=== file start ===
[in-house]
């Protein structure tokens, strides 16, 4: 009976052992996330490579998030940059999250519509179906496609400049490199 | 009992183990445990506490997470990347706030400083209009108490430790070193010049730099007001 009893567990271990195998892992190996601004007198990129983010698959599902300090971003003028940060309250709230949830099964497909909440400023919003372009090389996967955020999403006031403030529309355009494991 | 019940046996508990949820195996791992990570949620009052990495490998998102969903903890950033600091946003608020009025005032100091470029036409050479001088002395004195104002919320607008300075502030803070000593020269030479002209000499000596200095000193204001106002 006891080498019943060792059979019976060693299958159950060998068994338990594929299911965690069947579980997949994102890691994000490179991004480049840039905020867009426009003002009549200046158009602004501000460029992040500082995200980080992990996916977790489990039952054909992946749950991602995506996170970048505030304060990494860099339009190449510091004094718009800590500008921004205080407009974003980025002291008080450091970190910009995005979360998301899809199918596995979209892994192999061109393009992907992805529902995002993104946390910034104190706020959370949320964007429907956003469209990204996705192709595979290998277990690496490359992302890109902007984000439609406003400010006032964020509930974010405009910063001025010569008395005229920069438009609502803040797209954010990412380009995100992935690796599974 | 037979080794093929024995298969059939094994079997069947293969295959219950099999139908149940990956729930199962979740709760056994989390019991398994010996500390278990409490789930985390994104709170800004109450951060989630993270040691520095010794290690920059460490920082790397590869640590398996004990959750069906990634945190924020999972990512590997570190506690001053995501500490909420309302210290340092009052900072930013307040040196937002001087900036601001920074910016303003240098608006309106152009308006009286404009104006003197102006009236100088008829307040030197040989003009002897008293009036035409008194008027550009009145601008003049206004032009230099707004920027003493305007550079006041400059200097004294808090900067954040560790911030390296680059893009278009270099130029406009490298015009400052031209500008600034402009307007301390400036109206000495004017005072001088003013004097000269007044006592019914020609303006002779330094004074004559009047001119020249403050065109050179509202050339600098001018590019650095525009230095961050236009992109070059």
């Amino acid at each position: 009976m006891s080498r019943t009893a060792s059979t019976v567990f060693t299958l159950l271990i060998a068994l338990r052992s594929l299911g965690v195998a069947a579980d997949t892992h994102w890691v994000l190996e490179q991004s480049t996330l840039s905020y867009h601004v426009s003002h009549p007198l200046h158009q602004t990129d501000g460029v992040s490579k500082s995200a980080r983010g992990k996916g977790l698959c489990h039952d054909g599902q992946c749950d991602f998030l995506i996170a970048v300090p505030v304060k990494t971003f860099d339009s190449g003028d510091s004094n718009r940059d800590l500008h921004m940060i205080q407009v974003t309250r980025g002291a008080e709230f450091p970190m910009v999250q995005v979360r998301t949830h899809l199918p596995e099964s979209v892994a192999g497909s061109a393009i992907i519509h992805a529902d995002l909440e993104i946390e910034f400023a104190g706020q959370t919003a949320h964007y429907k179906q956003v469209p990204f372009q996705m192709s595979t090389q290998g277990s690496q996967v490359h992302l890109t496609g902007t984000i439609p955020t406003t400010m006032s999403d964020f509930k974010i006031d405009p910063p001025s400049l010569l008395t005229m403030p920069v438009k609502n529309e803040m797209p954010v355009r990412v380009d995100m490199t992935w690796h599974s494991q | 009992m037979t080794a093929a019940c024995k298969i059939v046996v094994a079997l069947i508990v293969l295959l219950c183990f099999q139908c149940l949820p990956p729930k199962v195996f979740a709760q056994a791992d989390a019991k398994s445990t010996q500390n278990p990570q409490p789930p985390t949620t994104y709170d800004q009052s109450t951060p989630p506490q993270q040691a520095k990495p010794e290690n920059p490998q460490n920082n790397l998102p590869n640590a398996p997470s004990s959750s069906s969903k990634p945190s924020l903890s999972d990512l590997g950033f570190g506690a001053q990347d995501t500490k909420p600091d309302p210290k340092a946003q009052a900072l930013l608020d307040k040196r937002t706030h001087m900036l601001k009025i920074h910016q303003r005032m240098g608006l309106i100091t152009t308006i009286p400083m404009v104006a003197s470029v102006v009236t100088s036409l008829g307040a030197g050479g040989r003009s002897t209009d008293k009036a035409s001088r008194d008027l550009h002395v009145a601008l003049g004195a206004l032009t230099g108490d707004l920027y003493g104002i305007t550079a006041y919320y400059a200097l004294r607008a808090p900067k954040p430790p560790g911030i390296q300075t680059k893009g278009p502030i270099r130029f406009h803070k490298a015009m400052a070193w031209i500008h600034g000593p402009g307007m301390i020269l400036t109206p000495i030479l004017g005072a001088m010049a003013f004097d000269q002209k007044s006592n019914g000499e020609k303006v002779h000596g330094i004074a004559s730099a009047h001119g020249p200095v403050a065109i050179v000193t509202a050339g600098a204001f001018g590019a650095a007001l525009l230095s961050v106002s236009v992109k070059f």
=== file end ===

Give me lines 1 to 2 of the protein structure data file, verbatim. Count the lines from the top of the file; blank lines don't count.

[in-house]
């Protein structure tokens, strides 16, 4: 009976052992996330490579998030940059999250519509179906496609400049490199 | 009992183990445990506490997470990347706030400083209009108490430790070193010049730099007001 009893567990271990195998892992190996601004007198990129983010698959599902300090971003003028940060309250709230949830099964497909909440400023919003372009090389996967955020999403006031403030529309355009494991 | 019940046996508990949820195996791992990570949620009052990495490998998102969903903890950033600091946003608020009025005032100091470029036409050479001088002395004195104002919320607008300075502030803070000593020269030479002209000499000596200095000193204001106002 006891080498019943060792059979019976060693299958159950060998068994338990594929299911965690069947579980997949994102890691994000490179991004480049840039905020867009426009003002009549200046158009602004501000460029992040500082995200980080992990996916977790489990039952054909992946749950991602995506996170970048505030304060990494860099339009190449510091004094718009800590500008921004205080407009974003980025002291008080450091970190910009995005979360998301899809199918596995979209892994192999061109393009992907992805529902995002993104946390910034104190706020959370949320964007429907956003469209990204996705192709595979290998277990690496490359992302890109902007984000439609406003400010006032964020509930974010405009910063001025010569008395005229920069438009609502803040797209954010990412380009995100992935690796599974 | 037979080794093929024995298969059939094994079997069947293969295959219950099999139908149940990956729930199962979740709760056994989390019991398994010996500390278990409490789930985390994104709170800004109450951060989630993270040691520095010794290690920059460490920082790397590869640590398996004990959750069906990634945190924020999972990512590997570190506690001053995501500490909420309302210290340092009052900072930013307040040196937002001087900036601001920074910016303003240098608006309106152009308006009286404009104006003197102006009236100088008829307040030197040989003009002897008293009036035409008194008027550009009145601008003049206004032009230099707004920027003493305007550079006041400059200097004294808090900067954040560790911030390296680059893009278009270099130029406009490298015009400052031209500008600034402009307007301390400036109206000495004017005072001088003013004097000269007044006592019914020609303006002779330094004074004559009047001119020249403050065109050179509202050339600098001018590019650095525009230095961050236009992109070059």